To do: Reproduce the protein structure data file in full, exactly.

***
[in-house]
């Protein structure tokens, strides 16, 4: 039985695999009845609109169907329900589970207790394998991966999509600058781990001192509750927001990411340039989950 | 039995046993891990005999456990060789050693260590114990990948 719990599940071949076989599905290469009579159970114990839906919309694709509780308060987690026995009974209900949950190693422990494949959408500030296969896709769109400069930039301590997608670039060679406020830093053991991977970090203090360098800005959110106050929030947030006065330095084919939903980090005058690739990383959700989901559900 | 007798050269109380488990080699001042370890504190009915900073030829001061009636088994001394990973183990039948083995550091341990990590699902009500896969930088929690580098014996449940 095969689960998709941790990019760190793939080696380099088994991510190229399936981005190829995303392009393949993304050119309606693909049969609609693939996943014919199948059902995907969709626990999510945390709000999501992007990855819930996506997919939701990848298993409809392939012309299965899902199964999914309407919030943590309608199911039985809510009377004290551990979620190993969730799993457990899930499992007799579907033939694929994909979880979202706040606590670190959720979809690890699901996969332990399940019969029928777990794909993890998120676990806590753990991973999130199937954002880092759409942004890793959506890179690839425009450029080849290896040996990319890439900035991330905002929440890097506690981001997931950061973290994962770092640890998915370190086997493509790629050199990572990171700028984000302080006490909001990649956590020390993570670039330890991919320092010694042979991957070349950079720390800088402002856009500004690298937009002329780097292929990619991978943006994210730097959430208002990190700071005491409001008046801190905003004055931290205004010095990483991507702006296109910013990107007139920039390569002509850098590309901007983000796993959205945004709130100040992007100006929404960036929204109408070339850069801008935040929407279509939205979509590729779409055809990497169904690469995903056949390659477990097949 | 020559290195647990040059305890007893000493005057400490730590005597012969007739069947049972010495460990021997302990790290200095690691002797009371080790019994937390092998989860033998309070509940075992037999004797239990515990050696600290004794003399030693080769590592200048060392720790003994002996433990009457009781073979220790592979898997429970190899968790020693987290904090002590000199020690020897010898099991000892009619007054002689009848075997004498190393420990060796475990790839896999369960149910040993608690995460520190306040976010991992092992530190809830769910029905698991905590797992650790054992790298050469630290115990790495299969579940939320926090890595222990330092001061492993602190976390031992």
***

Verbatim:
[in-house]
């Protein structure tokens, strides 16, 4: 039985695999009845609109169907329900589970207790394998991966999509600058781990001192509750927001990411340039989950 | 039995046993891990005999456990060789050693260590114990990948 719990599940071949076989599905290469009579159970114990839906919309694709509780308060987690026995009974209900949950190693422990494949959408500030296969896709769109400069930039301590997608670039060679406020830093053991991977970090203090360098800005959110106050929030947030006065330095084919939903980090005058690739990383959700989901559900 | 007798050269109380488990080699001042370890504190009915900073030829001061009636088994001394990973183990039948083995550091341990990590699902009500896969930088929690580098014996449940 095969689960998709941790990019760190793939080696380099088994991510190229399936981005190829995303392009393949993304050119309606693909049969609609693939996943014919199948059902995907969709626990999510945390709000999501992007990855819930996506997919939701990848298993409809392939012309299965899902199964999914309407919030943590309608199911039985809510009377004290551990979620190993969730799993457990899930499992007799579907033939694929994909979880979202706040606590670190959720979809690890699901996969332990399940019969029928777990794909993890998120676990806590753990991973999130199937954002880092759409942004890793959506890179690839425009450029080849290896040996990319890439900035991330905002929440890097506690981001997931950061973290994962770092640890998915370190086997493509790629050199990572990171700028984000302080006490909001990649956590020390993570670039330890991919320092010694042979991957070349950079720390800088402002856009500004690298937009002329780097292929990619991978943006994210730097959430208002990190700071005491409001008046801190905003004055931290205004010095990483991507702006296109910013990107007139920039390569002509850098590309901007983000796993959205945004709130100040992007100006929404960036929204109408070339850069801008935040929407279509939205979509590729779409055809990497169904690469995903056949390659477990097949 | 020559290195647990040059305890007893000493005057400490730590005597012969007739069947049972010495460990021997302990790290200095690691002797009371080790019994937390092998989860033998309070509940075992037999004797239990515990050696600290004794003399030693080769590592200048060392720790003994002996433990009457009781073979220790592979898997429970190899968790020693987290904090002590000199020690020897010898099991000892009619007054002689009848075997004498190393420990060796475990790839896999369960149910040993608690995460520190306040976010991992092992530190809830769910029905698991905590797992650790054992790298050469630290115990790495299969579940939320926090890595222990330092001061492993602190976390031992």